Saturday, March 18, 2017

Why Throw 80 When All You Need is 40....aka Less is More

Theres very few things that feel as satisfying to a fly angler than picking 25 feet of line up off the water, snapping it back quickly to load up the rod and then double hauling 70 feet of tight looped heaven onto the water.  You feel pretty good and marvel at your self taught mastery of the fly cast.  That "ya my guide just saw me shoot that shit" feeling overwhelms you and you are enraptured by the sheer magnitude of your awesomeness and angling prowess.

Meanwhile 3 fish have fed inches off the bank within 40 feet of the boat  and your guide is building yet more callous on his hands as he tries to put the brakes on at 10,000 cfs with a downstream wind that aided in that 70 footer  you lorded over while screaming "fish feeding a 3 o clock 30 feet from the boat!" 

At this point you realize you can't pick up line quick enough to get at that fish unless your guide can somehow reverse the currents of the river, which he seemingly does.  It's your day and you see a chance so you figure what the fuck despite the fact you're not ready.   You pick up the remains of the fly line which is now a coiled loose mess on the water, make a hail mary load and send the tangled mess straight into the back of the boat where your patient and focussed fishing partner is about to lay that perfect 30 foot shot down tight to the bank to jaw snag that large trout doing pushups.

It's at this point you realize the guide's given up on you and your long bomb casts a long time ago and  is not actually guiding you into that fish.  It's also at this point that you notice both guide and companion looking at you with disgust as a tangle ala Charlotte's Web is wrapped around both of them and it's off to the other side of the river to unravel the results of your greatness.

We see this time and time again as guides and there's reasonable explanation for it.  One it feels good to shoot line quick and far and two it's nice to give your boat partner in the back some room to work.  In reality most of your work is going to get done within 40 feet, especially when your fishing from a drift boat.  Save that distance stuff for the salt and get down to the subtlety of a shorter length cast that will enable you to pick apart the structure on the bank or in myriad mid river seam collections.  In the end you will hook up with more fish.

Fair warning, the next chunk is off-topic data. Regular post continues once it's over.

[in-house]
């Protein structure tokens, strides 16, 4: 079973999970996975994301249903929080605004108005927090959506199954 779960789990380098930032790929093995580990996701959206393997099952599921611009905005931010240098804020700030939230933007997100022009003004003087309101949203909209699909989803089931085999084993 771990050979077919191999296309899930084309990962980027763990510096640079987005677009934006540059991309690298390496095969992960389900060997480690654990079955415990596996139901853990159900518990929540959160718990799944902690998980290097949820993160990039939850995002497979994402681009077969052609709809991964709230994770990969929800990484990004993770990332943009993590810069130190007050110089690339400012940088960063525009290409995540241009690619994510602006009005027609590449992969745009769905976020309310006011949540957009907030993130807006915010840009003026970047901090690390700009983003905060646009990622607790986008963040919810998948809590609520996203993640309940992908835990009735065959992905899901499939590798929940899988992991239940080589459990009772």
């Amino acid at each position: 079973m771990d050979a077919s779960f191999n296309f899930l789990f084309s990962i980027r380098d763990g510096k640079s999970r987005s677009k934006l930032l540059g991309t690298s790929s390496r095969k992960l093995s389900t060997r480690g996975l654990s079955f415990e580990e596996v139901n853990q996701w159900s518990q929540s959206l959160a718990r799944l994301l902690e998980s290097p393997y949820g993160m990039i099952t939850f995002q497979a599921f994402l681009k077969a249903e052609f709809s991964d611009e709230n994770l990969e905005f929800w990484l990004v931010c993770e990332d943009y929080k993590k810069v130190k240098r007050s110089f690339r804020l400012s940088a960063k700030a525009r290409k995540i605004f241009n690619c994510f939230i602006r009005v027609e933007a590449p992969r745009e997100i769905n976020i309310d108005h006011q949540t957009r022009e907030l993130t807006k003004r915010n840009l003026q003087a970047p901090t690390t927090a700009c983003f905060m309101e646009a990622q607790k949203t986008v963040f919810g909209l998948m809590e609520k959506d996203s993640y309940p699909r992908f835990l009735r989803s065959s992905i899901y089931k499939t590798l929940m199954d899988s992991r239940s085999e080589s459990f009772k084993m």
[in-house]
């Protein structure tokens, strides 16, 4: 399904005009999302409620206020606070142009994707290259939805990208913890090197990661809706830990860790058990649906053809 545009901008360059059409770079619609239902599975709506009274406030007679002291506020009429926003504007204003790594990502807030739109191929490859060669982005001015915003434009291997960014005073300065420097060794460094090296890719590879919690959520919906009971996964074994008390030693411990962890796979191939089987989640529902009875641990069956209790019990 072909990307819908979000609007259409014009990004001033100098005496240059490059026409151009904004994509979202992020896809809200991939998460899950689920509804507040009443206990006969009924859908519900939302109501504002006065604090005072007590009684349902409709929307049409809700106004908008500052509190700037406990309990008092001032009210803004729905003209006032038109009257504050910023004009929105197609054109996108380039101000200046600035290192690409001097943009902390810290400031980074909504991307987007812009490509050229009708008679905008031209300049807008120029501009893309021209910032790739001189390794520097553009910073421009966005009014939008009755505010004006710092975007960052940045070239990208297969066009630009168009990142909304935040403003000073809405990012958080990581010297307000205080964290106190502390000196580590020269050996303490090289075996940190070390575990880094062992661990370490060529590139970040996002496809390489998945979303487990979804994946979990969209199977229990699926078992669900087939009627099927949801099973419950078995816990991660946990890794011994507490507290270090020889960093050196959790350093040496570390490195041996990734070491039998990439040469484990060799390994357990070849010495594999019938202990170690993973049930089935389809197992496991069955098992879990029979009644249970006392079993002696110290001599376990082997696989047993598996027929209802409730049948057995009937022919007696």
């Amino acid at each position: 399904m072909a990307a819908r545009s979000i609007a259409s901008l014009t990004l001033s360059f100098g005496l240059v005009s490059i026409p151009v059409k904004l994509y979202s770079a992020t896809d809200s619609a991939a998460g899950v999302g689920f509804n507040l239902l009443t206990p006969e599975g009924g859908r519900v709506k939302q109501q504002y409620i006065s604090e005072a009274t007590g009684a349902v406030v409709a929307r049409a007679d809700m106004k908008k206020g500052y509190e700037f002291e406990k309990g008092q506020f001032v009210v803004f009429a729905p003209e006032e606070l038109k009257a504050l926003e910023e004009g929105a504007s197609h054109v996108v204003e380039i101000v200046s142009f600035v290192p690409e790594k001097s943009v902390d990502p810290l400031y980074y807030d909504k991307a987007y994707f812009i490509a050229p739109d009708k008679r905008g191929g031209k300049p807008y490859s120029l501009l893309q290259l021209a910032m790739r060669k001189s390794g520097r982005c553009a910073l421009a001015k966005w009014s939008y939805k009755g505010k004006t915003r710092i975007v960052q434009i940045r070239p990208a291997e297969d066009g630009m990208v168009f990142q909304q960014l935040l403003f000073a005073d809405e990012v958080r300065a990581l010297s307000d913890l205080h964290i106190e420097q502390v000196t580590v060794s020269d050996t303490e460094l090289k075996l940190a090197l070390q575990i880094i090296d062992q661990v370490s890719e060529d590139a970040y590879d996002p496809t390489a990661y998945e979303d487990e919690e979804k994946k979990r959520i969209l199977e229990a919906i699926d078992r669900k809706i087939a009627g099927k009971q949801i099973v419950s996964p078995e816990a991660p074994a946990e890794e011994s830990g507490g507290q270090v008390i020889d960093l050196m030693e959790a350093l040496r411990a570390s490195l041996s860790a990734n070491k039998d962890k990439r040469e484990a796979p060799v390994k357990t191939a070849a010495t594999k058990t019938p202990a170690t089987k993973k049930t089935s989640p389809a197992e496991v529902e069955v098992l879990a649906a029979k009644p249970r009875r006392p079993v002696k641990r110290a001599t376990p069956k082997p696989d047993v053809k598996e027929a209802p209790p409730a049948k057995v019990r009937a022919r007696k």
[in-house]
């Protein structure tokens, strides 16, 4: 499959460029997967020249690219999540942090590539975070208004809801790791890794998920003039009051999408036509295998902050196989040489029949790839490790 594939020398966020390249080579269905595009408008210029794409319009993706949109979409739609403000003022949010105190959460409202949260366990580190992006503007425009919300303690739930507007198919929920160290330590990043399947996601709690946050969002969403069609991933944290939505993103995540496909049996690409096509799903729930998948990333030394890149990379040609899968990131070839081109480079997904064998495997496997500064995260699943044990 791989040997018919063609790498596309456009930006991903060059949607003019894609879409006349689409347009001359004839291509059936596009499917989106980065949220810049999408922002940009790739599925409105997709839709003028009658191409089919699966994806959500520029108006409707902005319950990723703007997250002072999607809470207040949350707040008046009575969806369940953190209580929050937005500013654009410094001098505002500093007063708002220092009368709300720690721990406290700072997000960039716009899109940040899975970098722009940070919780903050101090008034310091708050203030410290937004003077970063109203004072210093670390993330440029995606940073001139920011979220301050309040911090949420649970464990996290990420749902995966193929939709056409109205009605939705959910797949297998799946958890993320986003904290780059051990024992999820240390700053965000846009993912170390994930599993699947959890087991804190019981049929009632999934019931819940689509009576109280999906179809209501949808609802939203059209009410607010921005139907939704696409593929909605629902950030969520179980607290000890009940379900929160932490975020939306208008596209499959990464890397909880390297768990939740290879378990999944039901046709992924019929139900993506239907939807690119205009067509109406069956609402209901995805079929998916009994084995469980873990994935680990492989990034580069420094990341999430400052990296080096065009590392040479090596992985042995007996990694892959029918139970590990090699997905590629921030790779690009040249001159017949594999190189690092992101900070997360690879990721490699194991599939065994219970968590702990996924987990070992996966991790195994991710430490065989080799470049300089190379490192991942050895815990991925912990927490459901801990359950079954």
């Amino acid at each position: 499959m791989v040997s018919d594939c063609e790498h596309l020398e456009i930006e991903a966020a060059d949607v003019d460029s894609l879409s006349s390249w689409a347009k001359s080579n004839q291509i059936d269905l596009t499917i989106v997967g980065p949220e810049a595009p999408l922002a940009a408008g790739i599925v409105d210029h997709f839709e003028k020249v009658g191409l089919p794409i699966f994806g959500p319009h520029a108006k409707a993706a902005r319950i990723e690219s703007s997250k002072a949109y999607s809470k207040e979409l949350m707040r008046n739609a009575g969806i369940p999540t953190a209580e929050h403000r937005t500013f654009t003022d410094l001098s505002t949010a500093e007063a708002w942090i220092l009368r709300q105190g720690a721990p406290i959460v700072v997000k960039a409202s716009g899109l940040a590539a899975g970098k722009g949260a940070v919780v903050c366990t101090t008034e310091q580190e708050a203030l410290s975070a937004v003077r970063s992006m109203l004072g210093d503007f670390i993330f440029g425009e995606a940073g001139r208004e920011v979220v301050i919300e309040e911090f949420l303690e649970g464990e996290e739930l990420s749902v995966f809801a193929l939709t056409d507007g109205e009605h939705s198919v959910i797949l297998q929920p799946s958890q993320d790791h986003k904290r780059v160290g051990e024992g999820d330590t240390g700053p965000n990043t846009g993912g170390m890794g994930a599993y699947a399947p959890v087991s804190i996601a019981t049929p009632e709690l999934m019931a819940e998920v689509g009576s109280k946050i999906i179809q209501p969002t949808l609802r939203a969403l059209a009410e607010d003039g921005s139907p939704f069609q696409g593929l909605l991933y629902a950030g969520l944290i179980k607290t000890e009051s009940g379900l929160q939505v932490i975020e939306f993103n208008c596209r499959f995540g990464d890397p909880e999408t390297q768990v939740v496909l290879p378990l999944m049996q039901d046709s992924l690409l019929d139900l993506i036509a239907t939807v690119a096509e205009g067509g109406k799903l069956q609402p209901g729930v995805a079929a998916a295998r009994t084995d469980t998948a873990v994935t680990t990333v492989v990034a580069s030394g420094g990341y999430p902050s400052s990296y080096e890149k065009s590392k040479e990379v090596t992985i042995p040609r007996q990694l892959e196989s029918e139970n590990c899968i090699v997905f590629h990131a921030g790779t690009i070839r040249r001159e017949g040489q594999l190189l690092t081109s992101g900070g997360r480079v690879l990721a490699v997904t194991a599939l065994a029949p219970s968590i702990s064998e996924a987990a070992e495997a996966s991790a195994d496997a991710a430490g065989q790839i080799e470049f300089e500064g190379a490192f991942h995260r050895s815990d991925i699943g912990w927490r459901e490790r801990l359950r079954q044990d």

Tim Rajeff has some great analogies and videos on this that I thought I would include below.  Some fodder for the upcoming season.   I encourage all of you to have a look and listen and join the growing population of trout anglers who are dropping their hyper fast action 5 weights for some mid flex, medium fast line managers that are more suitable for most fishing applications.  We will be carrying Echo Rods in the boat this year for the first time if you want to test them out.  They're  great rods with great engineering and make a lot of sense, especially for the price and the line matching.

Look forward to rowing all of you this season.  Runoff is likely this year due to good snow pack in the East Kootenay so hold off on early bookings in the Elk Valley.  The Columbia will be on in June and early July as usual for the massive caddis hatch and is where we'll be early season.  Squidbeak Fly Co. is alive and well and had a very successful winter campaign in SE ASIA.  Lots of new flies to take for a swim.